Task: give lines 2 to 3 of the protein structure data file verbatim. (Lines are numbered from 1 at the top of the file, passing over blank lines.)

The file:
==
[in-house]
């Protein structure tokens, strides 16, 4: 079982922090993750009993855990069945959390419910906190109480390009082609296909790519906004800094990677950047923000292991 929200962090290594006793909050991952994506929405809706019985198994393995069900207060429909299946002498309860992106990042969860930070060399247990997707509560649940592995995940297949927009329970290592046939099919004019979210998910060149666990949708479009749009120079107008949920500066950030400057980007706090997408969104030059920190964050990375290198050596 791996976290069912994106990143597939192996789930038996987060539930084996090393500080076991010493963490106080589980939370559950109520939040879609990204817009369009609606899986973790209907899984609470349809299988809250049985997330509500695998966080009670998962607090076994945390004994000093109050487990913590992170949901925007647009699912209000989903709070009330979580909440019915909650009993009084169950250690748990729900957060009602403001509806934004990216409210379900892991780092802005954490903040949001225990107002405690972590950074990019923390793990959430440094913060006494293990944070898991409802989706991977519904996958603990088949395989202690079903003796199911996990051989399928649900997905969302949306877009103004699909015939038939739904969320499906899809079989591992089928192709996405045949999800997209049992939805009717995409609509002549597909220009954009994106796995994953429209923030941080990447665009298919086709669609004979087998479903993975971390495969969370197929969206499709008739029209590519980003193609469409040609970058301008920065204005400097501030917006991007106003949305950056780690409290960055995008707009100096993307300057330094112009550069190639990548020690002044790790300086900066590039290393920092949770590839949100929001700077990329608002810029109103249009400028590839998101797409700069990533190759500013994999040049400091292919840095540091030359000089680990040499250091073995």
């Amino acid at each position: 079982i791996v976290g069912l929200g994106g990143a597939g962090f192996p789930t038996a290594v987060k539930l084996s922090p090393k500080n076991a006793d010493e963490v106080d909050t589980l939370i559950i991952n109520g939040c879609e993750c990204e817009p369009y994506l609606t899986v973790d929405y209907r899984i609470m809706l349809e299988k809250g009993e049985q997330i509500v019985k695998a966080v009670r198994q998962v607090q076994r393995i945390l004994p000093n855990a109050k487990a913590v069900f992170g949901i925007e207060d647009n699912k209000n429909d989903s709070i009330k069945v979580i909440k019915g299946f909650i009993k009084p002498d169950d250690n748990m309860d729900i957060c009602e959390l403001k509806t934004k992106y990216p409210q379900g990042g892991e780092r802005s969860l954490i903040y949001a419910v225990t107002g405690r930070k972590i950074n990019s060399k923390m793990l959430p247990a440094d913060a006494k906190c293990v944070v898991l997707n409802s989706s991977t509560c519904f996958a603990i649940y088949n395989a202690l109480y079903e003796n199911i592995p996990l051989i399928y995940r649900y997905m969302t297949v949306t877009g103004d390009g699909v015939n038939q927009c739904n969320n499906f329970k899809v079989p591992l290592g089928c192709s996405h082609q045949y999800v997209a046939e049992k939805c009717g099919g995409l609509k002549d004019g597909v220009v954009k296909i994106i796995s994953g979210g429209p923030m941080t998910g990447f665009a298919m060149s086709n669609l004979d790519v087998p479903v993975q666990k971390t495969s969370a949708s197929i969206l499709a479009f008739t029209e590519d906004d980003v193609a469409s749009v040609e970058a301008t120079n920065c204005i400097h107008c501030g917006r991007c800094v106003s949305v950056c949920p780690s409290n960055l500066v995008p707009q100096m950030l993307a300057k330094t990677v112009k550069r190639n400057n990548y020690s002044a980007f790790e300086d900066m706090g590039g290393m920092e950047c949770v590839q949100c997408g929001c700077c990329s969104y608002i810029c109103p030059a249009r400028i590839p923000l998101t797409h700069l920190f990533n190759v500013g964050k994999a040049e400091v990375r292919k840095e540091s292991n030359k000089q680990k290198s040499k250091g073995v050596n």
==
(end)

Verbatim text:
């Protein structure tokens, strides 16, 4: 079982922090993750009993855990069945959390419910906190109480390009082609296909790519906004800094990677950047923000292991 929200962090290594006793909050991952994506929405809706019985198994393995069900207060429909299946002498309860992106990042969860930070060399247990997707509560649940592995995940297949927009329970290592046939099919004019979210998910060149666990949708479009749009120079107008949920500066950030400057980007706090997408969104030059920190964050990375290198050596 791996976290069912994106990143597939192996789930038996987060539930084996090393500080076991010493963490106080589980939370559950109520939040879609990204817009369009609606899986973790209907899984609470349809299988809250049985997330509500695998966080009670998962607090076994945390004994000093109050487990913590992170949901925007647009699912209000989903709070009330979580909440019915909650009993009084169950250690748990729900957060009602403001509806934004990216409210379900892991780092802005954490903040949001225990107002405690972590950074990019923390793990959430440094913060006494293990944070898991409802989706991977519904996958603990088949395989202690079903003796199911996990051989399928649900997905969302949306877009103004699909015939038939739904969320499906899809079989591992089928192709996405045949999800997209049992939805009717995409609509002549597909220009954009994106796995994953429209923030941080990447665009298919086709669609004979087998479903993975971390495969969370197929969206499709008739029209590519980003193609469409040609970058301008920065204005400097501030917006991007106003949305950056780690409290960055995008707009100096993307300057330094112009550069190639990548020690002044790790300086900066590039290393920092949770590839949100929001700077990329608002810029109103249009400028590839998101797409700069990533190759500013994999040049400091292919840095540091030359000089680990040499250091073995």
């Amino acid at each position: 079982i791996v976290g069912l929200g994106g990143a597939g962090f192996p789930t038996a290594v987060k539930l084996s922090p090393k500080n076991a006793d010493e963490v106080d909050t589980l939370i559950i991952n109520g939040c879609e993750c990204e817009p369009y994506l609606t899986v973790d929405y209907r899984i609470m809706l349809e299988k809250g009993e049985q997330i509500v019985k695998a966080v009670r198994q998962v607090q076994r393995i945390l004994p000093n855990a109050k487990a913590v069900f992170g949901i925007e207060d647009n699912k209000n429909d989903s709070i009330k069945v979580i909440k019915g299946f909650i009993k009084p002498d169950d250690n748990m309860d729900i957060c009602e959390l403001k509806t934004k992106y990216p409210q379900g990042g892991e780092r802005s969860l954490i903040y949001a419910v225990t107002g405690r930070k972590i950074n990019s060399k923390m793990l959430p247990a440094d913060a006494k906190c293990v944070v898991l997707n409802s989706s991977t509560c519904f996958a603990i649940y088949n395989a202690l109480y079903e003796n199911i592995p996990l051989i399928y995940r649900y997905m969302t297949v949306t877009g103004d390009g699909v015939n038939q927009c739904n969320n499906f329970k899809v079989p591992l290592g089928c192709s996405h082609q045949y999800v997209a046939e049992k939805c009717g099919g995409l609509k002549d004019g597909v220009v954009k296909i994106i796995s994953g979210g429209p923030m941080t998910g990447f665009a298919m060149s086709n669609l004979d790519v087998p479903v993975q666990k971390t495969s969370a949708s197929i969206l499709a479009f008739t029209e590519d906004d980003v193609a469409s749009v040609e970058a301008t120079n920065c204005i400097h107008c501030g917006r991007c800094v106003s949305v950056c949920p780690s409290n960055l500066v995008p707009q100096m950030l993307a300057k330094t990677v112009k550069r190639n400057n990548y020690s002044a980007f790790e300086d900066m706090g590039g290393m920092e950047c949770v590839q949100c997408g929001c700077c990329s969104y608002i810029c109103p030059a249009r400028i590839p923000l998101t797409h700069l920190f990533n190759v500013g964050k994999a040049e400091v990375r292919k840095e540091s292991n030359k000089q680990k290198s040499k250091g073995v050596n």